Italy, 11th Century. The Byzantine Empire rules much of Europe and in the Italian states it does so through force and bribery, but the indigenous populations are restless. Arduin of Fassano - with the Lombard and Norman men he commands - are mercenaries for the young and enterprising Byzantine general, Michael Doukeianos. However, Arduin feels the time may have come to rejItaly, 11th Century. The Byzantine Empire rules much of Europe and in the Italian states it does so through force and bribery, but the indigenous populations are restless. Arduin of Fassano - with the Lombard and Norman men he commands - are mercenaries for the young and enterprising Byzantine general, Michael Doukeianos. However, Arduin feels the time may have come to rejoin his Lombard brethren and rise up in revolt against their Eastern rulers. A crucial city in this revolt is the fortress of Melfi. General Doukeianos appoints Arduin to protect it, unaware of his imminent betrayal. To guard this stronghold Arduin hires the most-feared of all the Western soldiers: the Normans. Led by Rainulf Drengot and his right-hand man William de Hauteville, oldest of the mercenary de Hauteville brothers, these men are Arduin's greatest hope of overcoming the might of Byzantium....
|Number of Pages||:||447 Pages|
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The Story Continues!Although William is dead, his brother Robert is rising among the others, showing his abilities and sense of political aptitude at a time that requires leadership. Now, with their allegiance to the. pope in place, they have a great opportunity to be successful in Italy.
I was looking forward to the continuation of De Houteville brothers' story but it was not like I expected. This seemed to be more the set up for the final conquest of southern Italy by the Normans. This was more the political intrigue between Byzantium and the Lombards that set up what is to become their loss of control as they try and wrest military power from the Normans...typically done through assasination. In telling this part of the story the book moves slow, talking is not as exciting as a calvary charge.Reading about the Norman mercenaries you get the sense for the military power they represented, but what they lacked was the mind for politics. They were brutes. We were introduced in the first book to the beginnings of the Norman desire to acheive more than being mercenaries, real power is land and titles. This book explained how that was acheived. I look forward to the next as they consolidate and expand their influence.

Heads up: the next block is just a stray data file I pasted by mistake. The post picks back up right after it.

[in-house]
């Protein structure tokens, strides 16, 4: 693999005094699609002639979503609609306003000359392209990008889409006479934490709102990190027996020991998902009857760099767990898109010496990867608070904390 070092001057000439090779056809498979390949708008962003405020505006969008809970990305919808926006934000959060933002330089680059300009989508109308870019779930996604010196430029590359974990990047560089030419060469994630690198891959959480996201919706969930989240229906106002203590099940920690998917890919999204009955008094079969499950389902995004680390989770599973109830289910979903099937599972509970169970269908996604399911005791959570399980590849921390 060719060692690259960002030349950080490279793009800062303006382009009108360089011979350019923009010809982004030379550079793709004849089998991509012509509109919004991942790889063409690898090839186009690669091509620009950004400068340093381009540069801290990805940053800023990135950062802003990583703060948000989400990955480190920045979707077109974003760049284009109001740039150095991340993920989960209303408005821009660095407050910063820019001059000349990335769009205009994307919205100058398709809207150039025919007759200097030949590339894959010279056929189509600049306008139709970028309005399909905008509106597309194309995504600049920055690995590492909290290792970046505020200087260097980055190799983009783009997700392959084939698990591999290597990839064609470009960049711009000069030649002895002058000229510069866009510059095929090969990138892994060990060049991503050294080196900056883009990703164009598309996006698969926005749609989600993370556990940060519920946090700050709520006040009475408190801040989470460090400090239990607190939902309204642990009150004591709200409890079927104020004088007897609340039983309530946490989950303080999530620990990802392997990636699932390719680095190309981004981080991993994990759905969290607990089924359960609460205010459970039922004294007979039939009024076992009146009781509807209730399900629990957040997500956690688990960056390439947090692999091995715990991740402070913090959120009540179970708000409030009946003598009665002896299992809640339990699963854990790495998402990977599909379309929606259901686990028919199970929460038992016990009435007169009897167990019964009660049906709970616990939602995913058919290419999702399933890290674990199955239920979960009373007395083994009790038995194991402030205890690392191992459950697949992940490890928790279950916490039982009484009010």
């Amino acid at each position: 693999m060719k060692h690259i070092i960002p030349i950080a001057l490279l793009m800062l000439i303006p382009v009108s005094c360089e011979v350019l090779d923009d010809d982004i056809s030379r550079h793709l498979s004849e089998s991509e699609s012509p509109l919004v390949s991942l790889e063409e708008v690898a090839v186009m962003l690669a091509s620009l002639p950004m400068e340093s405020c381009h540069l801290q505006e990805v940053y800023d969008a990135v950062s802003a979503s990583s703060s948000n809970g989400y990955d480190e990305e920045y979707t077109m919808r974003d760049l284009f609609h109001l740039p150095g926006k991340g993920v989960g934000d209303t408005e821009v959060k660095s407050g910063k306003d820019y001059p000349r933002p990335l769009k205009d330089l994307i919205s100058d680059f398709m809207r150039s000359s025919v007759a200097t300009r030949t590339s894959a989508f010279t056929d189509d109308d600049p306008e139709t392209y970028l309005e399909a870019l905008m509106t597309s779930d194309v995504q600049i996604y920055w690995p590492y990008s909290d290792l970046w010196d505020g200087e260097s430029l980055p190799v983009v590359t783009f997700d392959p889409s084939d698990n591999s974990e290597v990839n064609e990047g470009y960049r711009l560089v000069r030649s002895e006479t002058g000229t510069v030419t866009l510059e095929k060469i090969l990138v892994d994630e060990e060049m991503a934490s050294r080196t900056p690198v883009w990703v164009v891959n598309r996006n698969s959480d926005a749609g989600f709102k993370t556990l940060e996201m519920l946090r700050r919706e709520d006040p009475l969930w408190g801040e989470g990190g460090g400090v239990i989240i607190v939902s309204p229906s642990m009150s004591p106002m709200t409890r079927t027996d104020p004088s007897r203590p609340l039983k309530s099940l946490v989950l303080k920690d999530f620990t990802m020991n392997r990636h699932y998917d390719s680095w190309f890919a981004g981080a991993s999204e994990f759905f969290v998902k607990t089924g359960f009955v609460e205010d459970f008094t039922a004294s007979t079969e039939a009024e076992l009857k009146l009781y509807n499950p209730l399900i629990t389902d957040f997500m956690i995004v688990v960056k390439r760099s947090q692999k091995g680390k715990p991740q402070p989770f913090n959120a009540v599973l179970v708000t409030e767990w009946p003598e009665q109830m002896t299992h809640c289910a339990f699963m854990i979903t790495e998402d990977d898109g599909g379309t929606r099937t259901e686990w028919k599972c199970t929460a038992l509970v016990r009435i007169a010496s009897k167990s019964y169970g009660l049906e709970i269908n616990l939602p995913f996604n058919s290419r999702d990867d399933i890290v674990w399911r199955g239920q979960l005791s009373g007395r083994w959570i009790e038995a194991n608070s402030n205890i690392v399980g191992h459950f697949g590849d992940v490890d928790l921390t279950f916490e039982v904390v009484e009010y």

I have read some of the naval histories this author has written under another name and enjoyed them so I thought I would give his Conquest trilogy a try. The first Conquest (Mercenaries) book was great. I gave it 4 stars and had great expectations about this book. As it turns out what you expect and what you get are two different things. I was a little disappointed in this book in that it concentrated too much on the political aspect of the time period. It also had way too many characters crop up here and there which made keeping track of their comings and goings and doings rather confusing at times. (That is why it took me 12 days to read it.)Is it worth taking the time to read? Yes, as there are a few good battles and the story of the main characters does advance. I will be reading the last book and I am expecting it to be as good as the first (fingers crossed).
I found this quite disappointing after Mercenaries, it was very hard to get into due to the long, long passages of dry narrative about convoluted politics and campaigning. There was very little engagement with the characters and their lives, to the extent that when (view spoiler)[William de Hauteville died (hide spoiler)] I found it very hard to care.
A little dry for me. I like books that focus a little more on the people and even though I am through the second book in the series I feel like the people are incidental to the story instead of the main part of it. I'll go ahead and finish the third, just to wrap it up, but they aren't my favorite.
I really liked this trilogy. I read book 3 first and wished I had began with book 1, but in the end it was all good. I think he could add a few hundred pages per book and be fine. Things seemed to have been rushed at times such as William's demise. I wish he had spent more time on that and Drogo's demise as well. It was all a bit fast, but a fun read for sure.
A great tale of war and intrigue. Overall I loved this instalment, but it went in a direction I was sad to see (can't be specific or I would spoil the story). Great series so far!
A brilliant sequel well written as the brother D'Hauteville continue to make their names and gain their titles.
The second in the trilogy did not let me down.... can't stop to review it though.... must read the third....